An awful autumn for the housing lending industry: murky paper trails, sloppy securitizations and growing mountain of foreclosure proceedings. According to The American Lawyer, BigLaw firms may be able to pick up some work sorting out the mess left by the “foreclosure mill” law firms and their “robo-signer” minions:
[A] review of state and federal cases filed in the last few weeks shows lenders are turning away from the "foreclosure mills" and to large law firms when homeowners fight foreclosure and challenge banks to prove their documents are legit. In Florida alone, the following law firms have popped in contentious foreclosure cases in which judges have ruled homeowners might be onto something: Morgan, Lewis & Bockius, Greenberg Traurig, Akerman Senterfitt and Gray Robinson.
The NY Times Dealbook foresees 2 broad areas which will see a lot of legal maneuvering in the wake of these faulty foreclosures:
1. Government Investigations
The parties accused of misleading the court could be investigated for fraud if there is “evidence of systematic action designed to improperly speed up the foreclosure process at the expense of the defaulting homeowners.” Mail and wire fraud are the possible charges. The federal false statement statute might come into play for loans guaranteed by HUD or the V.A.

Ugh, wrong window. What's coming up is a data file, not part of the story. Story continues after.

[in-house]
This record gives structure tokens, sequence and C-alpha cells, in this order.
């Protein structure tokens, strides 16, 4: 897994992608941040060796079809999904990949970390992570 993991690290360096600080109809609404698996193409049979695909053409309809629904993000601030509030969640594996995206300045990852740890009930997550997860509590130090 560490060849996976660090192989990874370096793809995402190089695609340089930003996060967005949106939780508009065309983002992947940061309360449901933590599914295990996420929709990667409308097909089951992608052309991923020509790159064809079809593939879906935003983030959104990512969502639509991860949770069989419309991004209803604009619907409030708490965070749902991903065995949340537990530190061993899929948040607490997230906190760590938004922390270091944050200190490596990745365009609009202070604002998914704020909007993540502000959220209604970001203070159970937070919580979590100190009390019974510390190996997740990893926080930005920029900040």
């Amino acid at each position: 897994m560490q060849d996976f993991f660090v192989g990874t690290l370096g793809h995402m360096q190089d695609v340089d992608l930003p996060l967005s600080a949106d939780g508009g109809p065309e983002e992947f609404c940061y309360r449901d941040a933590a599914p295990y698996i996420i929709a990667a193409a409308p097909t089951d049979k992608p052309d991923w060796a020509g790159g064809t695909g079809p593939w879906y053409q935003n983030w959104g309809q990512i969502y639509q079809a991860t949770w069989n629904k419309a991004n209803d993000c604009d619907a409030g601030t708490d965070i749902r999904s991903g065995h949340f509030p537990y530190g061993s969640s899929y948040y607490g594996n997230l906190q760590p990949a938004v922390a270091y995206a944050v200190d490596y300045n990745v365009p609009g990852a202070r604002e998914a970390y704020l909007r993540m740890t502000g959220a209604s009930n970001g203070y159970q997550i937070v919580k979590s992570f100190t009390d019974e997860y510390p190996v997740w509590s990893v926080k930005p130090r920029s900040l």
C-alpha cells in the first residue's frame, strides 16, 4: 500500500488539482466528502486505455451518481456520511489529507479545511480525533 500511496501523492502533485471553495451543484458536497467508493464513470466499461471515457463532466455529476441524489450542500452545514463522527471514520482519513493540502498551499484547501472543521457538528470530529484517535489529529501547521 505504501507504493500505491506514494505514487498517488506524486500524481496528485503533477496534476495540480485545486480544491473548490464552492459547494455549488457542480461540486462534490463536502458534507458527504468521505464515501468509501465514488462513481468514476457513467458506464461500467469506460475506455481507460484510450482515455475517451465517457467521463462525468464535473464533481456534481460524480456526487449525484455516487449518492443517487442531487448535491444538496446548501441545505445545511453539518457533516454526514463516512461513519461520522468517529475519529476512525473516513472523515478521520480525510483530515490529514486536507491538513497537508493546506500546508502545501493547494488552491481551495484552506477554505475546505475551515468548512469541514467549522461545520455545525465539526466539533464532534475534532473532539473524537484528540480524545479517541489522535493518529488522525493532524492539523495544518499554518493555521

2. Civil Suits
a. JPMorgan and Bank of America are public companies, therefore the SEC may open a civil investigation of their disclosures to investors about foreclosures and potential losses. (“The new S.E.C. whistle-blower program in the Dodd-Frank Act offers significant rewards to those who disclose information about securities fraud, and that may prove to be one avenue for gathering information from those involved in the foreclosure process who spotted alleged wrongdoing at companies.”)
b. There are likely to be two potential classes of plaintiffs against the banks:
i. Homeowners who earlier lost their properties to foreclosure in which questionable documents were filed
ii. Title insurance companies that may be on the hook for claims by purchasers of foreclosed properties who now have a cloud on the title to their house.
Dealbook’s Peter Henning observes, “Normally these types of claims would be under state law for fraud, misrepresentation and civil conspiracy, but the cases could be brought in federal court under the Racketeer Influenced and Corrupt Organizations Act, better known as RICO.”
-posted by brian
|(AP Photo/Frank Franklin II)|
|Anti-foreclosure protest outside a Bank of America office|
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